Interview with Jenna Priestner and Marcia Hanson | By Renaldo Matadeen | Photos by Alan Snodgrass
Winnipeg’s Mobina Galore have been blowing up the scene for eight years, with guitarist and vocalist Jenna Priestner and drummer and vocalist Marcia Hanson proving what aggressive power chord punk rock should be about.
With two full-lengths, 2014’s Cities Away and 2017’s Feeling Disconnected, under their belt, the duo released Don’t Worry on Sept. 6 via New Damage Records. It unpacks years of touring, supporting bands like Against Me!, Pennywise, and Propagandhi while rocking out at festivals such as Montréal’s Pouzza Fest, Punk Rock Bowling in Vegas, and Groezrock in Belgium.
Below, Priestner and Hanson both take a moment to discuss the new album.
Don’t Worry is a banger, as expected. What changed from the last album to this one, and how did that influence the stories being told?
Hanson: We were both dealing with heartache while writing the songs, so they ended up very sincere and personal. At first, we didn’t know if we wanted to be playing these songs all the time, because the feelings were so raw, but after a while, we decided they were too good to hide away.
Priestner: There’s also been hundreds of shows under our belt since our last release, so the need for some change musically for our live show was necessary!
Melodic punk bangers are Mobina Galore’s thing for sure, but “Back to the Beginning” has a ’90s vibe like The Offspring meets Hole. Could you elaborate a bit more on this track?
Hanson: That ’90s grunge [thing] was definitely the vibe we were going for, and it sounds like we nailed it. [Laughs]
Priestner: The song started out on acoustic with a different composition, and in fact, [it] took quite a long time to get to where it is now. I hit a wall with it and thought it was not even on the table anymore, but I always loved the lyrics and singing style, so we just chopped it all up and put it back together in a different fashion. It’s a classic structure for the most part but has that don’t-give-a-shit feel and tempo. I get admittedly sad and restless in the wintertime—living in Winnipeg doesn’t help—and that’s when this song was written.
To that point, Don’t Worry is a pretty interesting, albeit simple, title for the album. Seeing as quite a few of the track titles seem like we should be worried [laughs], could you explain the thought process behind it? What are the messages on the record?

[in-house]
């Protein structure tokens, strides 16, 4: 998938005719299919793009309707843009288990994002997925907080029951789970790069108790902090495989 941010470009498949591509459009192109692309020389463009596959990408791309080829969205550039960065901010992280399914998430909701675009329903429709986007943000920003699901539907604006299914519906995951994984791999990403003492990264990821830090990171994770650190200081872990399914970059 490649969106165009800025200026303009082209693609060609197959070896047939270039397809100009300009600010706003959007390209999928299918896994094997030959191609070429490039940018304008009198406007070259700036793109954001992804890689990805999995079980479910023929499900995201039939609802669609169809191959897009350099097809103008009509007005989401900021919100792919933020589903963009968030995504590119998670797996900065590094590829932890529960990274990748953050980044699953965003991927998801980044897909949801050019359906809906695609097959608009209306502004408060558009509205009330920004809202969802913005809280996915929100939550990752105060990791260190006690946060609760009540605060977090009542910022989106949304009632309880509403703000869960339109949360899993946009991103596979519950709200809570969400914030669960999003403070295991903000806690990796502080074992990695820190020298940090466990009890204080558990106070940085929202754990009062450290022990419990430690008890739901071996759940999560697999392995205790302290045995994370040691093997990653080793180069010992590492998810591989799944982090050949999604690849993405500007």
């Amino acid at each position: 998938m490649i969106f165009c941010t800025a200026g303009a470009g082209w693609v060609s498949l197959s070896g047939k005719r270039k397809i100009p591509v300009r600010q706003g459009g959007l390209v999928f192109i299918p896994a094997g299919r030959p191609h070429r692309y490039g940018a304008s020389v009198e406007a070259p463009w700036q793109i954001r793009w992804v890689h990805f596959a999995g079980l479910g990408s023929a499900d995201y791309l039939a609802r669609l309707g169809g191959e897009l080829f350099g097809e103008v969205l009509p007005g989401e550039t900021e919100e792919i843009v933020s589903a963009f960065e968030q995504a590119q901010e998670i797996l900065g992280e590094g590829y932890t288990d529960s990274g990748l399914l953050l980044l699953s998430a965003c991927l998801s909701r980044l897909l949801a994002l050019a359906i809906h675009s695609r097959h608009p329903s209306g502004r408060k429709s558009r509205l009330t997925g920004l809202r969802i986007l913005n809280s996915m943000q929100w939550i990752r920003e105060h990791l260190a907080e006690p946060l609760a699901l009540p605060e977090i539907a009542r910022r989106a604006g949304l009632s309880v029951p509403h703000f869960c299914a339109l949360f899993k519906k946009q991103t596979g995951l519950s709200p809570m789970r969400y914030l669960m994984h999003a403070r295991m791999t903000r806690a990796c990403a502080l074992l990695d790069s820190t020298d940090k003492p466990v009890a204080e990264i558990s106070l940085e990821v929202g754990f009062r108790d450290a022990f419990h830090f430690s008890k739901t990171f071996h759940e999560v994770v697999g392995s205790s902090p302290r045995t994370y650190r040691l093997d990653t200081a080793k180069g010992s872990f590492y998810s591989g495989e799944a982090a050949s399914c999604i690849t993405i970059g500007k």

Hanson: Most of the songs are about hurting someone you love, getting hurt by someone you love, and feeling stuck inside a thick pain and trying to talk yourself out of it. Because the songs are so personal, we thought naming it Don’t Worry would be like a wink to our friends and family to tell them, “I know we might sound like we’re not doing so well, but we’re OK.”
Priestner: The first thing my dad said when he heard the full album was, “Should I be worried?” [Laughs] So, I think the title couldn’t be more perfect!
[Laughs] He must have heard “Sorry, I’m a Mess.” Any chance of Mobina even going harder and angrier someday, maybe even more skate punk? It felt like some influence from this arena did pop up here and there on songs like this.
Priestner: I would love to be in a super-fast ’80s hardcore or ’90s skate punk band, but I don’t have time for that! As for Mobina, we think a lot about the live performance, and vocally, it’s draining to scream every song, which is why there’s such a variation on this new record. Some of these harder, faster songs are a tough sell for Marcia, because she doesn’t relate to my complainy lyrics and aggression; she’s a much nicer and kinder person than I am [laughs].
This is where songs like “I Need To Go Home” stand out. It’s one of the best tracks on the record, so could you explain what it’s about?
Priestner: There’s quite a lot to this song, in fact, musically and lyrically, from first aid kit references to Winnipeg shout-outs that no one would understand but me. It’s a woe-is-me song about comparing your pain with others’, which isn’t generally a fair thing to do. Some of the lines are quite literal, and we all fuck up in life, but the main idea and takeaway of the song is that your best is yet to come!
Just how tough was it making this album and living up to expectations after the reception of Feeling Disconnected?
Hanson: I don’t know that we were thinking of anyone’s expectations; we just wanted to make a record we loved [laughs].
Priestner: Feeling Disconnected was received OK on the small scale, but I’ve always had greater goals for us than what that got us, so I certainly had high expectations of myself to create something bigger and better. There are a few songs on Don’t Worry I didn’t even want to put on [there], because I was sick of singing about the same shit in all these songs, but at the end of the day, that can be what makes a great album: emotion, a theme, and relatable content. So far, these songs are fitting in well with all of our older songs as well!